Keyword: Learning & Memory; Evolution
Link ID: 23543 - Posted: 04.27.2017

By NICHOLAS BAKALAR A new study links diet soft drinks to an increased risk for stroke and dementia. Researchers studied more than 4,000 people over 45 who had filled out food-frequency questionnaires and had periodic health examinations between 1991 and 2001. The scientists tracked their health over the next 10 years and found 97 cases of stroke and 81 cases of dementia. The study, in the journal Stroke, found that compared with those who did not drink diet soda, people who drank one to six artificially sweetened drinks a week had twice the risk of stroke. There were similar, although weaker, associations for dementia risk. The reasons for the link remain unknown. The study adjusted for age, sex, education, physical activity, diabetes, smoking and many other characteristics that might affect the risks. But the senior author, Dr. Sudha Seshadri, a professor of neurology at Boston University School of Medicine, said that there were additional variables the study could not address. For example, she said, people might have switched to diet soda because they already had cardiovascular problems. Still, she added, there are health benefits associated with some drinks, like tea or coffee, “but not with soda of any kind, either diet or not.” © 2017 The New York Times Company

Keyword: Alzheimers; Stroke
Link ID: 23542 - Posted: 04.27.2017

Bruce Bower NEW ORLEANS — A relatively small brain can pack a big evolutionary punch. Consider Homo naledi, a famously puzzling fossil species in the human genus. Despite having a brain only slightly larger than a chimpanzee’s, H. naledi displays key humanlike neural features, two anthropologists reported April 20 at the annual meeting of the American Association of Physical Anthropologists. Those brain characteristics include a region corresponding to Broca’s area, which spans parts of the right and left sides of the brain in present-day people. The left side is typically involved in speech and language. “It looks like Homo naledi’s brain evolved a huge amount of shape change that supported social emotions and advanced communication of some type,” said Shawn Hurst of Indiana University Bloomington, who presented the new findings. “We can’t say for sure whether that included language.” Frontal brain locations near Broca’s area contribute to social emotions such as empathy, pride and shame. As interactions within groups became more complex in ancient Homo species, neural capacities for experiencing social emotions and communicating verbally blossomed, Hurst suspects. Scientists don’t know how long ago H. naledi inhabited Africa’s southern tip. If H. naledi lived 2 million or even 900,000 years ago, as some researchers have suggested (SN: 8/6/16, p. 12), humanlike brains with a language-related area would be shocking. A capacity for language is thought to have emerged in Homo over the last few hundred thousand years at most. |© Society for Science & the Public 2000 - 2017.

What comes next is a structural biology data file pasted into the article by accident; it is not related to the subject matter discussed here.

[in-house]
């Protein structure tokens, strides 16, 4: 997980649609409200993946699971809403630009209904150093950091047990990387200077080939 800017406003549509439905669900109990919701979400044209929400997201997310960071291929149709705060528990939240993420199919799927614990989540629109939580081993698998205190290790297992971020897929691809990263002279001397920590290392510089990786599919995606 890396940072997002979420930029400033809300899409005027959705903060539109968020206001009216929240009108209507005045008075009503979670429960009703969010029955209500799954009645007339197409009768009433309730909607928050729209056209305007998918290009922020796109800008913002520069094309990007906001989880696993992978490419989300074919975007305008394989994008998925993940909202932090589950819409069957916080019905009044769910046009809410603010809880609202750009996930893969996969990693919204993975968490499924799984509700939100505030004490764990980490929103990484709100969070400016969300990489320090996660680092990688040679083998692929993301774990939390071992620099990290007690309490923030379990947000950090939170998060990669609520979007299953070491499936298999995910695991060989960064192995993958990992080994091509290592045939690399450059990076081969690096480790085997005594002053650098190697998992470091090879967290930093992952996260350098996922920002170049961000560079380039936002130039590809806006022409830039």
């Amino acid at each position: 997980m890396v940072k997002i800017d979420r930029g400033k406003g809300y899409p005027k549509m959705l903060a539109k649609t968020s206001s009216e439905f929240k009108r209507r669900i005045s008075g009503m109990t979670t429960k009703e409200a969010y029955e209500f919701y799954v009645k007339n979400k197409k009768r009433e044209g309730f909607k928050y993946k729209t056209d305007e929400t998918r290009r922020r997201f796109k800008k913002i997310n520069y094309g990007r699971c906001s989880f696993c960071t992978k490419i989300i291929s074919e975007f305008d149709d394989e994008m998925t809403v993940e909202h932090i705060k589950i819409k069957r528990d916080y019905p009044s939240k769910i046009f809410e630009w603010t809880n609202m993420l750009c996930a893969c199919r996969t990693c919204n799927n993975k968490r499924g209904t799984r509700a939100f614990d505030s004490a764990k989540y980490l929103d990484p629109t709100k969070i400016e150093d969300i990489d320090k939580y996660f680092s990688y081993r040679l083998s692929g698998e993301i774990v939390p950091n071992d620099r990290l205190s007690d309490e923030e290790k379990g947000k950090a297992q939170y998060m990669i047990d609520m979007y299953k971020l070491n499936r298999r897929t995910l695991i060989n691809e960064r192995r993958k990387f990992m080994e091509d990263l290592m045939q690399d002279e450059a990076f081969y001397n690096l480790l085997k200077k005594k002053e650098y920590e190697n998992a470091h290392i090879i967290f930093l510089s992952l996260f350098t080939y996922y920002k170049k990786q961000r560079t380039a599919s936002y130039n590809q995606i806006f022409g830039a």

Keyword: Evolution
Link ID: 23541 - Posted: 04.26.2017

By Debra W. Soh The reasons behind why people are gay, straight, or bisexual have long been a source of public fascination. Indeed, research on the topic of sexual orientation offers a powerful window into understanding human sexuality. The Archives of Sexual Behavior recently published a special edition devoted to research in this area, titled “The Puzzle of Sexual Orientation.” One study, conducted by scientists at the University of Lethbridge in Alberta, Canada, offers compelling, cross-cultural evidence that common genetic factors underlie same-sex, sexual preference in men. In southern Mexico, individuals who are biologically male and sexually attracted to men are known as muxes. They are recognized as a third gender: Muxe nguiiu tend to be masculine in their appearance and behavior, while muxe gunaa are feminine. In Western cultures, they would be considered gay men and transgender women, respectively. Several correlates of male androphilia — biological males who are sexually attracted to men — have been shown across different cultures, which is suggestive of a common biological foundation among them. For example, the fraternal birth order effect—the phenomenon whereby male androphilia is predicted by having a higher number of biological older brothers—is evident in both Western and Samoan cultures. Interestingly, in Western society, homosexual men, compared with heterosexual men, tend to recall higher levels of separation anxiety — the distress resulting from being separated from major attachment figures, like one’s primary caregiver or close family members. Research in Samoa has similarly demonstrated that third-gender fa’afafine—individuals who are feminine in appearance, biologically male, and attracted to men—also recall greater childhood separation anxiety when compared with heterosexual Samoan men. Thus, if a similar pattern regarding separation anxiety were to be found in a third, disparate culture—in the case, the Istmo region of Oaxaca, Mexico—it would add to the evidence that male androphilia has biological underpinnings. © 2017 Scientific American